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Part 4: Temperance

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By Chris Sparks (Feb 22, 2018)
The following is the fourth in a seven-part series on the cardinal and theological virtues of prudence, justice, fortitude, temperance, faith, hope, and charity:

Treat yourself.
Splurge.
You deserve it.
Just do it.
If it feels good, do it.
Search your feelings!


Madison Avenue, Hollywood, and the formators of American culture have long been hard at work telling Americans and the world that this shiny thing that they've put in an ad and that you suddenly find yourself wanting for reasons passing understanding ("I don't need it; I don't know what it is or how it works; I don't have room for it, or money, or time, or interest ... oh, look. I just placed an order.") is something you should get because you want it.

Want. Not need. Not even "will be especially satisfied by." Want.

If temperance came back into vogue, this cardinal virtue would be the end of much of the modern economy. Why? Because we live in a consumerist culture, one in which fortunes are often made by catering to concupiscent appetites, rather than by supplying real needs or even legitimate pleasures.

We are meant to play, after all. We are meant to have leisure, to be able to rest and enjoy the life that God has given to us. We are not here on this earth solely for work, not even solely for the work of God. How do we know this? God rested on the seventh day, and commanded that we all do likewise. And when God the Son became incarnate, He slept. He ate. He drank. He spent time with His family and friends, with His disciples and those who loved Him. He was not always working in His humanity, but rather was a temperate man.

Nowadays, many people may hear the word "temperance" and immediately think, "Carrie Nation and her ax! The Temperance Movement! Prohibition!" They imagine that temperance is inseparable from intolerance, that there's something inherently puritanical about it.

Temperance sounds like a maiden aunt in a corset from some novel of early America, with a pinched face and a puckered mouth, disapproving and scolding of everything, but especially of everything that's fun.

Ironically, the Temperance movement and the person who's always opposed to fun aren't temperate at all. Temperance is all about the moderation of appetite, not the denial of it entirely; of telling yourself "no" in order to be able to say "yes."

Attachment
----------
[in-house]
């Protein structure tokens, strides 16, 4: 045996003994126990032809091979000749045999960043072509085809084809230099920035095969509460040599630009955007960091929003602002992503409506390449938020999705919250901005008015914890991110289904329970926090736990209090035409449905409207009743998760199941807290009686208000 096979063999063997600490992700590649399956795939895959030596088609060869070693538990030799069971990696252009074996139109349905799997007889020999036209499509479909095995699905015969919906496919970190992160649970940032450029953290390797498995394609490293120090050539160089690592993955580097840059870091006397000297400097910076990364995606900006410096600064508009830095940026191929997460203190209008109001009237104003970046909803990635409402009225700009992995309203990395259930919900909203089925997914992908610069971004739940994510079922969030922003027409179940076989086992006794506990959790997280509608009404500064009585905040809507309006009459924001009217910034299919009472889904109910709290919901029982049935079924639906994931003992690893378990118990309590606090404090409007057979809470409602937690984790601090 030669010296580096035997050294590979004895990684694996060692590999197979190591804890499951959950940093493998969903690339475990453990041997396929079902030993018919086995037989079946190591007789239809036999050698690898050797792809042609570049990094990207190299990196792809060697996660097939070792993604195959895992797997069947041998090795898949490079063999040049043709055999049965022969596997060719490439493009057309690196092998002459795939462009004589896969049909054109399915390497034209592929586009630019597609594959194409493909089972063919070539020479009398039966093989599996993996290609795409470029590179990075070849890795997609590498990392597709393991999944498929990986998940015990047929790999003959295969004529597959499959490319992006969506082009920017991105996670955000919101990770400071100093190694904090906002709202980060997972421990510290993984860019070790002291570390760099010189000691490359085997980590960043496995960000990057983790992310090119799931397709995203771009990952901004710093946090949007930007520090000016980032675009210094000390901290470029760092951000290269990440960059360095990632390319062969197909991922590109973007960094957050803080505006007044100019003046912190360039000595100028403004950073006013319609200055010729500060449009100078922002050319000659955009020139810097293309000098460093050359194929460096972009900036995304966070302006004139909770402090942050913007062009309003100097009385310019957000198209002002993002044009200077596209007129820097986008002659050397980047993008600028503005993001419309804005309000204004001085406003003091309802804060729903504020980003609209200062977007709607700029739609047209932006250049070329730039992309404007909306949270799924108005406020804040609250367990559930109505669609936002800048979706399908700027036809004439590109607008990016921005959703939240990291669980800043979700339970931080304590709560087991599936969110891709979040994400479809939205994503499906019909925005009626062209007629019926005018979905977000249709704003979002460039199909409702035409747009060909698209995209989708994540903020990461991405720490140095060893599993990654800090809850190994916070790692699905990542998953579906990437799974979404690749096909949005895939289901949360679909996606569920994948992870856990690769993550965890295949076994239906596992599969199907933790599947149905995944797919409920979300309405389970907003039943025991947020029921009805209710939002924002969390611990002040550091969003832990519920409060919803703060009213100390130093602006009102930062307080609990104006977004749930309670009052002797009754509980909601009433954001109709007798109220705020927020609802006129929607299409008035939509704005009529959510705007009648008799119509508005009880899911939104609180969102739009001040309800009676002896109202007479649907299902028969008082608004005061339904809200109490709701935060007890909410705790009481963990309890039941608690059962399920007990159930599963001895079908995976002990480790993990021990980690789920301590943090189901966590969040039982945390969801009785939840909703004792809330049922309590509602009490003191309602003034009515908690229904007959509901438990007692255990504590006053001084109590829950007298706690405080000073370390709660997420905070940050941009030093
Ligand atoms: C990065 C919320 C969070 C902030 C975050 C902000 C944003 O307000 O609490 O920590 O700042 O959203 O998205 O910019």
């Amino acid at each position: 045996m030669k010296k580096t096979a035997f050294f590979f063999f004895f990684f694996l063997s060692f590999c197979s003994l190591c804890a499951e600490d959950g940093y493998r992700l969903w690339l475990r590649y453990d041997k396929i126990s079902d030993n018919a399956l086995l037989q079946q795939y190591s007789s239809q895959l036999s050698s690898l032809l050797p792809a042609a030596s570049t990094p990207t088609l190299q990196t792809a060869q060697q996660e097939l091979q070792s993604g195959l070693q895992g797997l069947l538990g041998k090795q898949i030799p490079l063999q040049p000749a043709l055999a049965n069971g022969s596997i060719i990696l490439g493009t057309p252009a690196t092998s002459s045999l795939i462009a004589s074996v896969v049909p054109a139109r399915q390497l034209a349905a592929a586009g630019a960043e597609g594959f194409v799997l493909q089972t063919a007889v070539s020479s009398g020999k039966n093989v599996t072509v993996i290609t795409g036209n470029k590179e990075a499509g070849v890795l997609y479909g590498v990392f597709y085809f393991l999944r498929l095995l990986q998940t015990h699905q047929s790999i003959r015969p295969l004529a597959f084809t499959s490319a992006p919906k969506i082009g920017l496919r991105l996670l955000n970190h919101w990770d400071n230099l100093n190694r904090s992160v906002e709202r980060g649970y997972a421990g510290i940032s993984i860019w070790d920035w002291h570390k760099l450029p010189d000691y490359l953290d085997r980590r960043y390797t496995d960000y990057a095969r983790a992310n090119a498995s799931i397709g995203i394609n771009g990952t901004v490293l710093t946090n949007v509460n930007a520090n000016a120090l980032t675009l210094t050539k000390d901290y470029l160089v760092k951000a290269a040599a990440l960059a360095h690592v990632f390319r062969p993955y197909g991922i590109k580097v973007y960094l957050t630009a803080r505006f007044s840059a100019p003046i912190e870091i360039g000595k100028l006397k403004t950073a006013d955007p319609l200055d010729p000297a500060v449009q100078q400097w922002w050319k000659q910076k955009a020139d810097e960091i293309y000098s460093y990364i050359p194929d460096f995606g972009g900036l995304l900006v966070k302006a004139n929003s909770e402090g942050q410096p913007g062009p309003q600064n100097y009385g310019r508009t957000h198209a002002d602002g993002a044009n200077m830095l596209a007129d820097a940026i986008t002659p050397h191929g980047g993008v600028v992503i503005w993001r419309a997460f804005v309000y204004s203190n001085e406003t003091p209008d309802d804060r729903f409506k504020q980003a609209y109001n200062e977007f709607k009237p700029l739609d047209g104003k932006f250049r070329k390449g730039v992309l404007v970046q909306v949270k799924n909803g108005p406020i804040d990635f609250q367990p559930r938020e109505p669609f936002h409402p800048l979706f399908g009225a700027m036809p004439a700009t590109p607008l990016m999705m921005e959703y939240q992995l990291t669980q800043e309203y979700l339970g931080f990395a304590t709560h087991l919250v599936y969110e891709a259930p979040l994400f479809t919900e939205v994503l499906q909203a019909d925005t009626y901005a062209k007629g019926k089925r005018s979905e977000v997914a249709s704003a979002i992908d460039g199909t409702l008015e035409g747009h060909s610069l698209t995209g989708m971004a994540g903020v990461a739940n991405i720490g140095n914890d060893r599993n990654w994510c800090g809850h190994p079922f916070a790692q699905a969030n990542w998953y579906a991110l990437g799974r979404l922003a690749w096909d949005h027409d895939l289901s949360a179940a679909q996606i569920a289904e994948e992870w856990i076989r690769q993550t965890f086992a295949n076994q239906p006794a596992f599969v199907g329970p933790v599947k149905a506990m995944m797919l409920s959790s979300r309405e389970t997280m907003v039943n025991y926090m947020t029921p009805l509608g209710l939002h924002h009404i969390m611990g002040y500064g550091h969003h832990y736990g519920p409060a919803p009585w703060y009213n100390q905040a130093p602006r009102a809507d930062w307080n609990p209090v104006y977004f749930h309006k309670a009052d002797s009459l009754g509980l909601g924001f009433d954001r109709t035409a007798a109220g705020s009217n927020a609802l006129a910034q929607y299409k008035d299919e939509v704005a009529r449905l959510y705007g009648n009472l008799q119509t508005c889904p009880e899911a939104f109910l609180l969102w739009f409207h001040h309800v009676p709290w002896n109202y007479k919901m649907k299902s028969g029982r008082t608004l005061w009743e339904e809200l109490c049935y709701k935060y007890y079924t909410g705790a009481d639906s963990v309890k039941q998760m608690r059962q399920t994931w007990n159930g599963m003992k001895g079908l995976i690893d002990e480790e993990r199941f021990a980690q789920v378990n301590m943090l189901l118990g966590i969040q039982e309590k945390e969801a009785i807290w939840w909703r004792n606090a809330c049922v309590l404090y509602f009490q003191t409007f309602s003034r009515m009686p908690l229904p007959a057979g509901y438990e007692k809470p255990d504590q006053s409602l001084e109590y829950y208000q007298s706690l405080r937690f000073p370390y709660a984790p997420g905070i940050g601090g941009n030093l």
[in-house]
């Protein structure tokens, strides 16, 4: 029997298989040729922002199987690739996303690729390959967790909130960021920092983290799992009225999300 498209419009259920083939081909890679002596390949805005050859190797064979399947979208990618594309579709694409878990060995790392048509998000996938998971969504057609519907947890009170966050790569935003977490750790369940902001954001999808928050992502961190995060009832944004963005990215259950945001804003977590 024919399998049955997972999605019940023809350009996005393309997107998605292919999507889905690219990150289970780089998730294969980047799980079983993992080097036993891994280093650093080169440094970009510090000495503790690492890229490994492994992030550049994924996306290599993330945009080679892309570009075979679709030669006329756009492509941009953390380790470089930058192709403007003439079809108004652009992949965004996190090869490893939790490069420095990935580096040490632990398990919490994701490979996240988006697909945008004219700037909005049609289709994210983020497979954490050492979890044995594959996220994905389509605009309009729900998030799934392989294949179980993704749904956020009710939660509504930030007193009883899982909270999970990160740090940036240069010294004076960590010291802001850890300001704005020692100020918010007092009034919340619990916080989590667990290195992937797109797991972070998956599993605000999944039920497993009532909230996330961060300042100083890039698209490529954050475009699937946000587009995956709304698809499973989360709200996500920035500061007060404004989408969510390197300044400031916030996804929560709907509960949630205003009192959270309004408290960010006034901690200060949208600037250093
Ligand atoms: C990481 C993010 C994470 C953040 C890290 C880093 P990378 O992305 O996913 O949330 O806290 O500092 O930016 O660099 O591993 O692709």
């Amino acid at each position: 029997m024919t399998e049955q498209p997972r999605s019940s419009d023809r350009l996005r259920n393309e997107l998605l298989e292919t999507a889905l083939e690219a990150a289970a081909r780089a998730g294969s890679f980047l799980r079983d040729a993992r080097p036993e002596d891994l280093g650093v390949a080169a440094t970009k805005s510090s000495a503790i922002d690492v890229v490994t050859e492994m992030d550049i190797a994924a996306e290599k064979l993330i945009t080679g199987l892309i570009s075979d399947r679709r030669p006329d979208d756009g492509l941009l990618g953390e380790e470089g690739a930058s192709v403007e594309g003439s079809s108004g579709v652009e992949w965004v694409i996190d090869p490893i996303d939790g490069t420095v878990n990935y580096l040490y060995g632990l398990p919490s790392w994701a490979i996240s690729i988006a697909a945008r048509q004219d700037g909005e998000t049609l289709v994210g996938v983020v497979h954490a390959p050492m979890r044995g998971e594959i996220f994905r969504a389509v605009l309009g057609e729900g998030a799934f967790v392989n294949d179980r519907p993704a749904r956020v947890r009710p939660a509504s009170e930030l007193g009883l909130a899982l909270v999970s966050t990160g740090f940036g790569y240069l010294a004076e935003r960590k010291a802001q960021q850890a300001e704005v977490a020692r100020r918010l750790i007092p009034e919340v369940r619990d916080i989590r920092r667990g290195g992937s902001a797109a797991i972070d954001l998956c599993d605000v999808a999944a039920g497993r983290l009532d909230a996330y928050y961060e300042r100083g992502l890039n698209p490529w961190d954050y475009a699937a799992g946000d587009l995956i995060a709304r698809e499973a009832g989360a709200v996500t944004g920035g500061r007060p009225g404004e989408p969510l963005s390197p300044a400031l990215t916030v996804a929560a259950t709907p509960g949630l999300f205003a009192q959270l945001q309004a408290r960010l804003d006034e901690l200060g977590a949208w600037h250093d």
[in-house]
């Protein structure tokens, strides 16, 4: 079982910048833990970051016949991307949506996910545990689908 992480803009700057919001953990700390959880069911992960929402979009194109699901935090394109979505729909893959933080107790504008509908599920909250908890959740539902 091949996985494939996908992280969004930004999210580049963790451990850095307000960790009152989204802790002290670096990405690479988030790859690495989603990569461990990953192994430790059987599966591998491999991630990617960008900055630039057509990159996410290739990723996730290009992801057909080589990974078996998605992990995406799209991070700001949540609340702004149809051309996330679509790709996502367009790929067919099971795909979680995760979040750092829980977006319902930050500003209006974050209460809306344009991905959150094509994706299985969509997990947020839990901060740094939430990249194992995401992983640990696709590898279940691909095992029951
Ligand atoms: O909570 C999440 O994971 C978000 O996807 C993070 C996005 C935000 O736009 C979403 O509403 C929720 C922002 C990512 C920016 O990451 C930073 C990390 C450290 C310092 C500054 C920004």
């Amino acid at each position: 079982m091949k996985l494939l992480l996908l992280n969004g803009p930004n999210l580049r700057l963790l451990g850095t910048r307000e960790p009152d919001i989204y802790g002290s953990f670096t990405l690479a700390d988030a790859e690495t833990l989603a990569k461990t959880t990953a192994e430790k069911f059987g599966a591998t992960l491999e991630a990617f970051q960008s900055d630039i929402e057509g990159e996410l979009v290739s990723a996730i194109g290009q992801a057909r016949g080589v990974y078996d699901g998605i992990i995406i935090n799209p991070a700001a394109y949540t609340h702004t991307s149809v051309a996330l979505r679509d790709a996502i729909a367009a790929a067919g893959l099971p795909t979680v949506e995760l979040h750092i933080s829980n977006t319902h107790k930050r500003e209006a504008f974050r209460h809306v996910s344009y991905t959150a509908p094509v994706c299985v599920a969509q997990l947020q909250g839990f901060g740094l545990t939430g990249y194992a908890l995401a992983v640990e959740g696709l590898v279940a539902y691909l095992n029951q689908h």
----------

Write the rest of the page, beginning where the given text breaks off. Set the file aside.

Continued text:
It's intemperate to snack before dinner; it's temperate to not spoil your appetite.

It's intemperate to stay up all night and so be too exhausted to enjoy a day off; it's temperate to go to bed early in order to spend all day at play.

It's intemperate to drink till you're hungover the next morning; it's temperate to drink to joy in the evening with enough restraint so as not to suffer the next day.

It's intemperate to deny yourself all earthly pleasures in the pursuit of holiness; it's temperate to keep the feasts as well as the fasts of the Church, as Chesterton discusses in The Thing: Why I Am A Catholic, and as St. Faustina models throughout her Diary. We are given ecstasy as well as agony, after all.

Temperance is the great virtue of the moderate middle, of the middle of the narrow road that leads home to Heaven through the narrow gate — a narrowness that leads to the widest, wildest freedom. "Moderation in all things, including moderation," as the saying goes, for temperance is wisdom; temperance is the fruit of prudent discernment of the good and how to obtain it; of knowing how to do justice to the rights and responsibilities, the pleasures and demands of this life; and of the fortitude to do the good that one discerns.

Temperance is constancy, and in an extraordinarily inconstant age — a time of following every wind of fashion, of trending stories and products, of "everyone" saying, or seeing, or doing, of flash mobs and flash market crashes and newsflashes from across the world — the constant, the steady and stable, the temperate, isn't often appreciated nearly the way it should be.

And yet temperance is the mark of the virtuous person, even one open to the inspiration of the Holy Spirit, and so subject to dancing through life like a leaf on the wind, like St. Francis of Assisi. So let us pray for the constancy in virtue and the moderation in all things that are the marks of the temperate person. Let us ask our Lord and Our Lady for help in becoming temperate, in capping off the other natural virtues with stability in virtue.

View other parts of the 7 Virtues series.

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